San Agustín, Florida and the City of God
On August 28, 1565 (the feast-day of St. Augustine) Admiral Pedro Menéndez de Aviles arrived on what is now the coast of Florida and celebrated the first Mass on today’s US territory. A few days later on September 8, he founded the Spanish town of San Agustín, Florida. This Catholic settlement was under the protection of Spain whose principal goal was to establish the Faith in its colonies.
St. Augustine, a doctor of the Church, was the patron saint of the first Catholic town in the USA. One of his most important works is entitled The City of God. Professor Charles Mathewes compares the first ten books of The City of God to Virgil’s Aeneid: “... in which a man leaves behind his burning wreck of a home, carrying his ancestry on his back, and travels through several different false homes before he reaches his true new home.” Aeneas, with his father on his shoulders and holding his son’s hand, abandoned his home, ruined by war, and sought his father’s homeland. He was homeless with a sense of instability and loss of identity, fleeing destruction and clinging to his family.
In a certain way, St. Augustine does this with The City of God. After the sack of Rome in 410, he carries Greco-Roman culture on his shoulders, as a type of ancestry, leaving the cultural ruins of the false gods behind him. He begins his pilgrimage of life, seeking truth and passing through the many false homes of his pagan ancestors. He denounces the false gods of the Greeks and Romans as nothing more than the personification of vices and passions. At one point he exclaims, “...I wish war were not real like Mars is not real...” He shows that Mars and all of the false gods are demons who incite men to commit the atrocities of sin. He definitively rejects the falsehoods of his ancestors and at the same time carries with him his identity as one of them. He is a product of the various qualities of his great predecessors, but is honest enough to reject their obvious errors.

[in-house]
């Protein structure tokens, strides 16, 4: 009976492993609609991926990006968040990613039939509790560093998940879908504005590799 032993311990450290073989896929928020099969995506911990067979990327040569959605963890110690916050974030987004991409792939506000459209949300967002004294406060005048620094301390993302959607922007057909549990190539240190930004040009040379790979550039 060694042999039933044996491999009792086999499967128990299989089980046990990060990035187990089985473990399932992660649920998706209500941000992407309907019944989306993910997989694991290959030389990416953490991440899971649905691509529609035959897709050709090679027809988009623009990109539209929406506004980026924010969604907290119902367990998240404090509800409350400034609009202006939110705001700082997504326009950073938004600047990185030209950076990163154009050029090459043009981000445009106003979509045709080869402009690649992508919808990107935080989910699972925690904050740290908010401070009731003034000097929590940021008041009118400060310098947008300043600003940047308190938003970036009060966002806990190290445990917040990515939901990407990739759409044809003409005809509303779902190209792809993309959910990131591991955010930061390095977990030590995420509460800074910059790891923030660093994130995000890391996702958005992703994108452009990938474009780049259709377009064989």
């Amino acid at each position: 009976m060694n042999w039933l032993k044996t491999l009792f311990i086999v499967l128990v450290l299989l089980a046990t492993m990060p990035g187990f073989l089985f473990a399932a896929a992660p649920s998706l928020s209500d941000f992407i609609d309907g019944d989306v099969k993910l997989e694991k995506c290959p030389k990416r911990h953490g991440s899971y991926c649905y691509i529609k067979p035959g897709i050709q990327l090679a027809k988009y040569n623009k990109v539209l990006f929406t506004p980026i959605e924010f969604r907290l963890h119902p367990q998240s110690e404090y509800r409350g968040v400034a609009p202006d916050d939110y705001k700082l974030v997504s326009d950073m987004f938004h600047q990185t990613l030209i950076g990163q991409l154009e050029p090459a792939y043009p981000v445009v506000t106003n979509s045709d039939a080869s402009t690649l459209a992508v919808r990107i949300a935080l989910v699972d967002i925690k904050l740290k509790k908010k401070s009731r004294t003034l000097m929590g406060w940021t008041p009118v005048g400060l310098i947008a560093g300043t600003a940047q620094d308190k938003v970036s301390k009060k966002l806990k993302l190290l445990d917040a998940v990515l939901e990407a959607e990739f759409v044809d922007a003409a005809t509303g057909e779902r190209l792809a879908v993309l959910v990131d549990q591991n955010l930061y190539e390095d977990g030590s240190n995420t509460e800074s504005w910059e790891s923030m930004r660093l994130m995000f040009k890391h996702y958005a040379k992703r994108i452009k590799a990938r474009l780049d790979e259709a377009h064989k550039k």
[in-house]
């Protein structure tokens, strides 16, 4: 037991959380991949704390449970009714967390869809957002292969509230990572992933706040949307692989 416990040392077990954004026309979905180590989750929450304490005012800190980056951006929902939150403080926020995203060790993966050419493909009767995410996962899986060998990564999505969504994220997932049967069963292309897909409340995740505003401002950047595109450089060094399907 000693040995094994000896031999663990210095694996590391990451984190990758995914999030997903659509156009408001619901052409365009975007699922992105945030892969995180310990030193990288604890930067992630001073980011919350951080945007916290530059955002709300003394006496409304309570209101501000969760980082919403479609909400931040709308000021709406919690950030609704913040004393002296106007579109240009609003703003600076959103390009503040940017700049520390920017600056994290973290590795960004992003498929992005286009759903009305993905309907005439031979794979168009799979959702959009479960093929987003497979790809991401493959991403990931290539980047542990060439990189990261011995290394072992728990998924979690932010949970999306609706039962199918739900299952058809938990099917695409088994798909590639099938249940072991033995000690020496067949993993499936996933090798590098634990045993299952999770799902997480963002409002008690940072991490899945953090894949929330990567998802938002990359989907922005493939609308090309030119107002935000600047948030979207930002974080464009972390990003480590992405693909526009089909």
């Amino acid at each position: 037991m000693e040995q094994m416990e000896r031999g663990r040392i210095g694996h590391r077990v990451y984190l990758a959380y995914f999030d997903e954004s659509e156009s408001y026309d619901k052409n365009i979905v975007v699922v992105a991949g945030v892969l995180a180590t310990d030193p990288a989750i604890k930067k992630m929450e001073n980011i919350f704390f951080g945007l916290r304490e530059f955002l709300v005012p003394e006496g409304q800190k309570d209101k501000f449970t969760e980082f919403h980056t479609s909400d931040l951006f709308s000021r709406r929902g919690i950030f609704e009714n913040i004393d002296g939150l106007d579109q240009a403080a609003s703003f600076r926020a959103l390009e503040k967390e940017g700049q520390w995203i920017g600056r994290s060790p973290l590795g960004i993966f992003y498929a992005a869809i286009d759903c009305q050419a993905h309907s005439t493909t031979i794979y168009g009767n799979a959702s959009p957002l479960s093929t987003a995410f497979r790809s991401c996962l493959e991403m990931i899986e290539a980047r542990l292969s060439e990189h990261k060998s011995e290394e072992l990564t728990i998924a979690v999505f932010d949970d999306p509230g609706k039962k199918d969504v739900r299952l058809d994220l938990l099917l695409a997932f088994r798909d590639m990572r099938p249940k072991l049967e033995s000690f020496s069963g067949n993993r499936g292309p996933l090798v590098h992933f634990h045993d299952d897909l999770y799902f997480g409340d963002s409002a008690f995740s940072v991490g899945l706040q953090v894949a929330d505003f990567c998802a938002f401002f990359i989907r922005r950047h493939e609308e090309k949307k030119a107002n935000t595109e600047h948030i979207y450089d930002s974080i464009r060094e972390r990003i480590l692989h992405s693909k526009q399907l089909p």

The Donatists were a group of rigorists also targeted by St. Augustine. Rejecting the decisions of the Church, they judged that sins committed to avoid martyrdom could not be forgiven by the sacrament of penance. Although they professed this type of exaggerated purity of soul, they soon fell into grave errors. They became closely affiliated with the Circumcellions, which were a group of fanatics that exalted martyrdom as the only true virtue. They were essentially a band of brigands that lived immoral lives of robbery and debauchery. There seems to be a pattern of the extremes that somehow always meet throughout history. The rigorous Jansenists of France became some of the most ruthless of the Revolutionaries attempting to destroy the Church. Our puritan ancestors, finding depravity everywhere, have become the anti-puritans of our day, advocating abortion and same-sex marriage. Modern society bears the fruits of the imbalance found in the extremes of our ancestors. The extremes are never too distant from one another.
In The City of God, St. Augustine proposes a balanced solution for the founding of society. Happiness will not be found perfectly here on earth, but we can hope to find it by seeking our true Father in Heaven. St. Augustine’s pilgrimage, like that of Aeneas’, seems to include a small son to show that he hoped in a future generation for his family. St. Benedict, who was also of noble descent, was born near Rome about 50 years after the completion of The City of God. With his monastic Rule he too founded a “City of God.”
St. Benedict carried on his shoulders all that was good in the Roman culture and unmercifully rejected all that was evil. His Rule is a beautiful example of the Roman Father of the family, with its hierarchy, respect and love. The balanced moderation in the practice of virtue, the discipline, mercy and justice of his medicinal corrections, the importance of peace of soul and his call to spiritual warfare under the banner of Christ, all of these elements attest to the balanced Roman culture found in his Rule. Like St. Augustine, upon arriving at Monte Cassino, he overthrew the false god Apollo and cut down the sacred groves where sacrifice was offered to mythological gods. He kept all of the good that his ancestors passed on to him, but unmercifully rejected their errors.
We are called to do the same thing with our lives. We cannot deny that we carry our ancestry on our shoulders as part of our identity, but like St. Augustine and St. Benedict, we must reject our ancestors’ errors that they passed on to our generation while we preserve their virtues. Our perfect happiness will only be found in Heaven. Amidst the ruins of our modern society, we still hope to find the Fatherland. We must practice the virtues that our forefathers left to us and renounce their vices. Since St. Augustine is the patron of the first Christian town founded in America, we may consider him as our founding father, using his example of hope as our means to enter “The City of God.”